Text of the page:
Whether or not going to college is a "waste" of your time ultimately depends on how you'd like to use your talents. If you want to be a freelance artist who gets to pick and choose your assignments, you can mostly exist without having to get a degree. If you want to work for an agency, corporation, or other creative department, many of those places still want to see a college diploma.
Going to college, as has been mentioned before, isn't so much about getting more training as it is about broadening your horizons and showing that you have the discipline and initiative to get that extra bit of paper. College also can do a fantastic job of exposing you to other people and experiences you may not have if you continue to forge your own path.
Another benefit of college classrooms is that you will receive a lot of critiques and peer reviews of your work. An online portfolio is pretty mandatory these days, and most employers will want you to discuss your pieces, workflow, and decision-making process. College helps you adopt the habit of sharing your work and justifying your choices. If you're going to work in a professional environment, you have to distance yourself from your work to the degree that you won't take criticism personally. Obtaining other's insight and different perspectives can be hard to do if you're constantly on your own.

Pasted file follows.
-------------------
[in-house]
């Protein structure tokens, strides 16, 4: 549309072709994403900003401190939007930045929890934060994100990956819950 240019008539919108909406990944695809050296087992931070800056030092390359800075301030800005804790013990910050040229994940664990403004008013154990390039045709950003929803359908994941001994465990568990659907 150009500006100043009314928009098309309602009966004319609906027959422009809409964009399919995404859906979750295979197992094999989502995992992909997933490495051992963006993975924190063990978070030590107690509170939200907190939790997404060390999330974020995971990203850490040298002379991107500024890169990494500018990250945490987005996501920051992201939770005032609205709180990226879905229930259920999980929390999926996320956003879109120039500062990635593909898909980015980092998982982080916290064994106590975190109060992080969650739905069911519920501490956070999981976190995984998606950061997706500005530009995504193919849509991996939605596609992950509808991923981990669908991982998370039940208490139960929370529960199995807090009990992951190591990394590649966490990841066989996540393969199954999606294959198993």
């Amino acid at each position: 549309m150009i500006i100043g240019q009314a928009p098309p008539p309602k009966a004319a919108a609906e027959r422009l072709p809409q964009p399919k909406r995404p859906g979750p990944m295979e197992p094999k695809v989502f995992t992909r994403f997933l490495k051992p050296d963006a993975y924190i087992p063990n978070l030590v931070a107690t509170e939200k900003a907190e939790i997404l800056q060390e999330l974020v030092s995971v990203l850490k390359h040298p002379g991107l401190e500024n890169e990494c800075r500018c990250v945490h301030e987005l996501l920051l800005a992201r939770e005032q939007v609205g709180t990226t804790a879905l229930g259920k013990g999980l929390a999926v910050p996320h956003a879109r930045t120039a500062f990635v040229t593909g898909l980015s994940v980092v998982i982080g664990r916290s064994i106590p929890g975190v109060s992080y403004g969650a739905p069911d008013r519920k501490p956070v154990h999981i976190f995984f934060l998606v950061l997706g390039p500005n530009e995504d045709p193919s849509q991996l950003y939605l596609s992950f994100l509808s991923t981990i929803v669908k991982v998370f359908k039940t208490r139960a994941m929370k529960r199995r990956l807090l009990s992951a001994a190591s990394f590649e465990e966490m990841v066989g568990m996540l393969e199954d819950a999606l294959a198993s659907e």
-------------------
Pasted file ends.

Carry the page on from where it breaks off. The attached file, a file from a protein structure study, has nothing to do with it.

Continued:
Finally, even if you decide to get a college degree, just remember your learning won't stop when you graduate. If you want to be successful as a digital designer, you will need to stay current. Technology keeps evolving, and you will need to find ways of keeping up with the latest trends and best practices.
I wish you all the best as you continue to explore your options. Good luck in your future endeavors!
Darryl recommends the following next steps:
- Decide if you want to work for yourself (by freelancing) or if you want to get hired by someone else.
- If you want to get hired by someone else, look into additional training or certification programs. These options can include college, workshops, seminars, or online courses.
- If you want to "test the waters" to see if freelancing is a good fit, check out the myriad of sites where you can add your name to the talent pool. Also, put together a small PDF sampling of your work. Ask friends, family, or local businesses if there are any projects available. Any "real world" jobs are going to have a bigger impact than projects where you alone determine the job specs and outcome.